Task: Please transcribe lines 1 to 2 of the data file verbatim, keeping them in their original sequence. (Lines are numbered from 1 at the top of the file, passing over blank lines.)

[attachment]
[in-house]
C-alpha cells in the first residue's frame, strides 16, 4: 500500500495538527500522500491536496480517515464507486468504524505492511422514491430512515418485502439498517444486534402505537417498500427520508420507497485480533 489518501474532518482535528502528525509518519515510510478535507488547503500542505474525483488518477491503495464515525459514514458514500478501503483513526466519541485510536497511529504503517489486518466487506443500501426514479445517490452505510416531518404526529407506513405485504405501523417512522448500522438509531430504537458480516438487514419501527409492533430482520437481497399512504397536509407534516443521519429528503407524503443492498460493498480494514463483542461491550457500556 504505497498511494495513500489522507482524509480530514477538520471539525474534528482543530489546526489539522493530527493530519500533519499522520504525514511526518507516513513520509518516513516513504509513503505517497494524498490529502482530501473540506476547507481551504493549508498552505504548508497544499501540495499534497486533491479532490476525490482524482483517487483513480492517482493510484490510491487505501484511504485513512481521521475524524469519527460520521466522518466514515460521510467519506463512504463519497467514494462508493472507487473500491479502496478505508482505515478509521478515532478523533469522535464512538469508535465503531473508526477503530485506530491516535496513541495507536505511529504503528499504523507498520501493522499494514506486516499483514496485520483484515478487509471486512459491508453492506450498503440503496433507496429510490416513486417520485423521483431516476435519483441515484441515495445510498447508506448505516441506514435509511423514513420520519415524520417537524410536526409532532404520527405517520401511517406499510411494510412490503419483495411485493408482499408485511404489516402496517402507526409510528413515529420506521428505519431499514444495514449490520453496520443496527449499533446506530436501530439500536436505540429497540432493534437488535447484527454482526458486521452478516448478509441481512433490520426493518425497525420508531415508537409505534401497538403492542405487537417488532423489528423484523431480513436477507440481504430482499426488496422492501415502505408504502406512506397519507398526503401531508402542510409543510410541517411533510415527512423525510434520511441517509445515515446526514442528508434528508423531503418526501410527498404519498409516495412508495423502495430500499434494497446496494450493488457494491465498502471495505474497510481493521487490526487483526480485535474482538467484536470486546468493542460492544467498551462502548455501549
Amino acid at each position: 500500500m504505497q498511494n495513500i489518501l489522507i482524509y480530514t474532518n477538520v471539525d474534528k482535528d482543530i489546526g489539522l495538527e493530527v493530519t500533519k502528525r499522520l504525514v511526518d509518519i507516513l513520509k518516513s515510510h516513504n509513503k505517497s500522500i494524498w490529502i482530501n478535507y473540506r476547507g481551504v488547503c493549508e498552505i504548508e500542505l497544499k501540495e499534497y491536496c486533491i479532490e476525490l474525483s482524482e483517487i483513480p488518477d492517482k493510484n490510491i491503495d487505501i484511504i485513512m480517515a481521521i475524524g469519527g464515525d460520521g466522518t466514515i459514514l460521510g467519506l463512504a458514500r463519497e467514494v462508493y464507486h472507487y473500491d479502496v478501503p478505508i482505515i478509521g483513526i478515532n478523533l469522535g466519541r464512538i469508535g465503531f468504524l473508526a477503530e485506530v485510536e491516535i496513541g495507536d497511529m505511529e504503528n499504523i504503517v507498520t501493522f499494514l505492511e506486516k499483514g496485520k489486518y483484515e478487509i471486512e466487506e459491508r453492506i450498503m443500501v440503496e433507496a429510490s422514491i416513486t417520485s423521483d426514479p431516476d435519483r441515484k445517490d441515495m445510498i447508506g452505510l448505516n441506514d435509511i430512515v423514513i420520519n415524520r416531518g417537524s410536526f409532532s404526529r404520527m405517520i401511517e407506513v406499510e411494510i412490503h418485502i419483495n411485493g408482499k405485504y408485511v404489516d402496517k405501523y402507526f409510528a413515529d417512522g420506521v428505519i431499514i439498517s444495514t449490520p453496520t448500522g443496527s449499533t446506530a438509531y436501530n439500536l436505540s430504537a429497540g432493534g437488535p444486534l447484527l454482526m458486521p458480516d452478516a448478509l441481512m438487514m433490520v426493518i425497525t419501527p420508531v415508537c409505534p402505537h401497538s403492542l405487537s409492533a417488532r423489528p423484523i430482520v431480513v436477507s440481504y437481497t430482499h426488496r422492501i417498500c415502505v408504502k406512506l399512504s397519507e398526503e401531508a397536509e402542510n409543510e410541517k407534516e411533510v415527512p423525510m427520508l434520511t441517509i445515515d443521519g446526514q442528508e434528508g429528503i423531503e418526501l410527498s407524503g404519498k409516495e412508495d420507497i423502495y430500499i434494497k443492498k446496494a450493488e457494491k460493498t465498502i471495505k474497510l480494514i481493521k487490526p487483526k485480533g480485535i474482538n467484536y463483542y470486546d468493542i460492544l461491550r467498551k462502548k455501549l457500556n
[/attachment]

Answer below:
[in-house]
C-alpha cells in the first residue's frame, strides 16, 4: 500500500495538527500522500491536496480517515464507486468504524505492511422514491430512515418485502439498517444486534402505537417498500427520508420507497485480533 489518501474532518482535528502528525509518519515510510478535507488547503500542505474525483488518477491503495464515525459514514458514500478501503483513526466519541485510536497511529504503517489486518466487506443500501426514479445517490452505510416531518404526529407506513405485504405501523417512522448500522438509531430504537458480516438487514419501527409492533430482520437481497399512504397536509407534516443521519429528503407524503443492498460493498480494514463483542461491550457500556 504505497498511494495513500489522507482524509480530514477538520471539525474534528482543530489546526489539522493530527493530519500533519499522520504525514511526518507516513513520509518516513516513504509513503505517497494524498490529502482530501473540506476547507481551504493549508498552505504548508497544499501540495499534497486533491479532490476525490482524482483517487483513480492517482493510484490510491487505501484511504485513512481521521475524524469519527460520521466522518466514515460521510467519506463512504463519497467514494462508493472507487473500491479502496478505508482505515478509521478515532478523533469522535464512538469508535465503531473508526477503530485506530491516535496513541495507536505511529504503528499504523507498520501493522499494514506486516499483514496485520483484515478487509471486512459491508453492506450498503440503496433507496429510490416513486417520485423521483431516476435519483441515484441515495445510498447508506448505516441506514435509511423514513420520519415524520417537524410536526409532532404520527405517520401511517406499510411494510412490503419483495411485493408482499408485511404489516402496517402507526409510528413515529420506521428505519431499514444495514449490520453496520443496527449499533446506530436501530439500536436505540429497540432493534437488535447484527454482526458486521452478516448478509441481512433490520426493518425497525420508531415508537409505534401497538403492542405487537417488532423489528423484523431480513436477507440481504430482499426488496422492501415502505408504502406512506397519507398526503401531508402542510409543510410541517411533510415527512423525510434520511441517509445515515446526514442528508434528508423531503418526501410527498404519498409516495412508495423502495430500499434494497446496494450493488457494491465498502471495505474497510481493521487490526487483526480485535474482538467484536470486546468493542460492544467498551462502548455501549